They're a funny thing, SSD benchmarks. You can run synthetics all day long and create these unrealistically demanding workloads that make solid-state storage look one way. Then, you can tinker around with real-world metrics that paint another picture entirely.
For enthusiasts, the truth often lies somewhere in between. A majority of the tasks we perform do tend to involve basic operations like opening Web browsers, editing images, composing email, and watching video. But sometimes we do need big performance from our systems: compiling a big project, moving tens of gigabytes of media files, or capturing uncompressed AVIs for FCAT analysis. In those instances, you want responsiveness on demand.
As we expected, twin SSDs in RAID 0 post phenomenal numbers when we hammer them with sequential reads and writes. Twin 256 GB 840 Pros nearly hit 1 GB/s in both disciplines. Largely as a result of the SATA 6Gb/s interface, single drives max out at a little more than half of those numbers.
The RAID-based configurations undoubtedly scored the first touchdown given exceptional sequential results, but the game didn't end there. Individual SSDs regained ground in the tests that followed, even posting better scores in some of them. Random I/O performance is a good example. Striped drives are certainly better equipped to push more IOPS, but only when you're stacking commands more than four high. Jumping up to a queue depth of 32, 16, or even eight is really uncommon in a desktop or workstation environment. As a result, the performance differences are far less pronounced in the real world.
One SSD on its own scores again in the contrived tests we put together. The performance differences when we boot up and shut down Windows 8, then fire up different applications, are marginal at best and not noticeable in practice. Single drives actually manage to outperform the striped arrays some of the time, even.
If you're planning an upgrade and want to know whether to buy a couple of 128 GB drives and put them in RAID 0 or just grab a single 256 GB SSD, for example, the answer still seems clear enough to us: just grab the large drive and use one. Using Samsung's 840 Pros as an example, a pair of 128 GB drives will run you $300 on Newegg right now. The 256 GB model sells for $240 (maybe that's why it's out of stock currently). There's also the issue of reliability. If one drive in a RAID 0 configuration fails, the entire array is lost. At least for a primary system drive, one SSD on its own is safer.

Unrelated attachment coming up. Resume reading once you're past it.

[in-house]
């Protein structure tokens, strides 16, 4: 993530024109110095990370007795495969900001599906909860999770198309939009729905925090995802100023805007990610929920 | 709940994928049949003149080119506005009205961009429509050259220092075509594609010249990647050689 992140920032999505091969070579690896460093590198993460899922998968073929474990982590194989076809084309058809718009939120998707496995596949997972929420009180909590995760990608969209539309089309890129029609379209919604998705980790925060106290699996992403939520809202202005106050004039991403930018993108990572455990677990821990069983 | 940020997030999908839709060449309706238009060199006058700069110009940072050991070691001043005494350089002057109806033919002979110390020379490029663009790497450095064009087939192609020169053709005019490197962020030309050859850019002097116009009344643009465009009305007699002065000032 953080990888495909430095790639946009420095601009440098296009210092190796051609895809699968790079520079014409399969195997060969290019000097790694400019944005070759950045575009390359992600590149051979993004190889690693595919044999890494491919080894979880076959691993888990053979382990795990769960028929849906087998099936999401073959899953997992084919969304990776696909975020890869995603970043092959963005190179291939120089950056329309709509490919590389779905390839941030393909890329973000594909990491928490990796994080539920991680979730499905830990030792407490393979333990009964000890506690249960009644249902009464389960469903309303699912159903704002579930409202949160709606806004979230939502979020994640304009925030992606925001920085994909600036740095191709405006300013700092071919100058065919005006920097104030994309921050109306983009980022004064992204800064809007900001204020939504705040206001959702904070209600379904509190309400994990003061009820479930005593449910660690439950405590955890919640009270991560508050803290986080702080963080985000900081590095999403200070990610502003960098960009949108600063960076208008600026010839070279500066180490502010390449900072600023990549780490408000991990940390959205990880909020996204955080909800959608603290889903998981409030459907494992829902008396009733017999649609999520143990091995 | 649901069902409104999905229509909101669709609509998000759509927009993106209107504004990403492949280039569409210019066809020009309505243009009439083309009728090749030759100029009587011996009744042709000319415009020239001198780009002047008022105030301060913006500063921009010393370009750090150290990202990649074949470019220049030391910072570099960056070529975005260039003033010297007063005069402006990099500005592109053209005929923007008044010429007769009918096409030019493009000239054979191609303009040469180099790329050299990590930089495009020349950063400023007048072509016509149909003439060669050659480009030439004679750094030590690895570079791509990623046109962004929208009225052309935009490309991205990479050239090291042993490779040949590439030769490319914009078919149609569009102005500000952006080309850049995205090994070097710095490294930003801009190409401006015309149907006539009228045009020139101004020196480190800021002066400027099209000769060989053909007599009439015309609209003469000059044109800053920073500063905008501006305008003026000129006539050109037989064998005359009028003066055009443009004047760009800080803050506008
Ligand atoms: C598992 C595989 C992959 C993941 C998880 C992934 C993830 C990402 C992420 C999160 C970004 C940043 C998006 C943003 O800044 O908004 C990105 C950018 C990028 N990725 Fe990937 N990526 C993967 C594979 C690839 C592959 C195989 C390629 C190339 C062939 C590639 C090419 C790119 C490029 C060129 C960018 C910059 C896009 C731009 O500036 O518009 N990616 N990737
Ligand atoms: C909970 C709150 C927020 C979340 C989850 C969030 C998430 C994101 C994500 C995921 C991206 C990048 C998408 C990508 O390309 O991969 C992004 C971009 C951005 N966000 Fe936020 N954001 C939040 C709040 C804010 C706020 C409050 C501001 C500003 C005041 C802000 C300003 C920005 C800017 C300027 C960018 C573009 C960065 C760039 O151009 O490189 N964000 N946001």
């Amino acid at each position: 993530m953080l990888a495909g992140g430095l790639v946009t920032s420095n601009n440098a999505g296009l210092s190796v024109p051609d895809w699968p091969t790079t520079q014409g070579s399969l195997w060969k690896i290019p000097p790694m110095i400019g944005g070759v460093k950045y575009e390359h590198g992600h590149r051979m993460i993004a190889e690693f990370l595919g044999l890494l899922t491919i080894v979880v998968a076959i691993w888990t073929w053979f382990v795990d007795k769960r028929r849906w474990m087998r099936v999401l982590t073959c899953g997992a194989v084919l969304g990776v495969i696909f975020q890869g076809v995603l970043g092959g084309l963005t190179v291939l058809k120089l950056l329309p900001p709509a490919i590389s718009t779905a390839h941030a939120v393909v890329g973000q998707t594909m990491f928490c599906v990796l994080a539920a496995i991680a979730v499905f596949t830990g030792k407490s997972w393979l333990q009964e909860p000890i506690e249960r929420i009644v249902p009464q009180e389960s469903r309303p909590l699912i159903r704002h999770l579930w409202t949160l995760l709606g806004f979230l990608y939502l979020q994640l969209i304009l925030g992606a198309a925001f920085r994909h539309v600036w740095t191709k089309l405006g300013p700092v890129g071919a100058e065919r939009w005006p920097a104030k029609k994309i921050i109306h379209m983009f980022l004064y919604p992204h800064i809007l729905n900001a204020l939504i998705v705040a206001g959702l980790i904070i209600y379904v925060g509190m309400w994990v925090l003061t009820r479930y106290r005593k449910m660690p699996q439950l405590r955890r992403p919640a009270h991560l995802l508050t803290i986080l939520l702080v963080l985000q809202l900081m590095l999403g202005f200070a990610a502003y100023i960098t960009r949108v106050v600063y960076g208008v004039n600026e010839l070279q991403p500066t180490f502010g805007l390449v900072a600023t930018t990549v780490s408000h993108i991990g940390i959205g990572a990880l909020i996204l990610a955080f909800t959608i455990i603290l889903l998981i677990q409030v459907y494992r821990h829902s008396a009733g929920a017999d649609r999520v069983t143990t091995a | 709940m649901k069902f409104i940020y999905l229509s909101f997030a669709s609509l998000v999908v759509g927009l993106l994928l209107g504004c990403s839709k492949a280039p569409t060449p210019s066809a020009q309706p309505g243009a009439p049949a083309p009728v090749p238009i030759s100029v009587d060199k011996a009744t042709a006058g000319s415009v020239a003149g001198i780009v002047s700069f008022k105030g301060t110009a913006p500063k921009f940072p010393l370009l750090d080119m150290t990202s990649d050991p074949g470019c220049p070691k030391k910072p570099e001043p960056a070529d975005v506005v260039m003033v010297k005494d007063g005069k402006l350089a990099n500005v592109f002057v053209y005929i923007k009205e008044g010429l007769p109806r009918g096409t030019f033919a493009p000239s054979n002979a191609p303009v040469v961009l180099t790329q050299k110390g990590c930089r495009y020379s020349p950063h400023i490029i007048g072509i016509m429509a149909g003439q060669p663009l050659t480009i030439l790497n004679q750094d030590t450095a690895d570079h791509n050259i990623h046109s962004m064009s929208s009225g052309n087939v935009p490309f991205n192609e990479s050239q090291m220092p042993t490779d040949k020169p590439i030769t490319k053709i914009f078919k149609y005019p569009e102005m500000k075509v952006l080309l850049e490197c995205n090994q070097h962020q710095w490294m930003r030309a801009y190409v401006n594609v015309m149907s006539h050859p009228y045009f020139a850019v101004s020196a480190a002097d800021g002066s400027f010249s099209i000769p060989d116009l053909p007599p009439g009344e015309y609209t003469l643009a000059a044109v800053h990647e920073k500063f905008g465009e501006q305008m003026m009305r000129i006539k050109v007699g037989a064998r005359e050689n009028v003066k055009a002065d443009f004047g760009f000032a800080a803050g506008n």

There are of course exceptions. SATA 6Gb/s currently limits us to 500+ MB/s reads and sub-500 MB/s writes. Sometimes, that's just not enough. Just take those raw AVI captures mentioned earlier as an example. We use four Crucial m4s in RAID 0 to make sure we aren't dropping any frames. In a case like that, RAID 0 is a must-have, and the fact that only captured video resides on the array means that a failure would be a fairly superficial loss (except the cost of the drive). If you have an application like that, well, then you already know what you need, and you know that a large, single drive isn't going to get the job done.
- Are Two SSDs Any Better Than One?
- Benchmark System And Software
- Results: Sequential Read And Write Performance
- Results: 4 KB Random Read And Write Performance (AS-SSD)
- Results: 4 KB Random Read And Write Performance (Iometer)
- Results: Access Time
- Results: I/O Benchmark Profiles (Iometer)
- Results: PCMark 7 And PCMark Vantage
- Results: AS-SSD Copy Benchmark And Overall Performance
- Real-World Benchmarks: Booting Up And Shutting Down Windows 8
- Real-World Benchmarks: Booting Up Windows 8 And Adobe Photoshop
- Real-World Benchmarks: Five Applications
- RAID 0: Great For Benchmarks, Not So Much In The Real World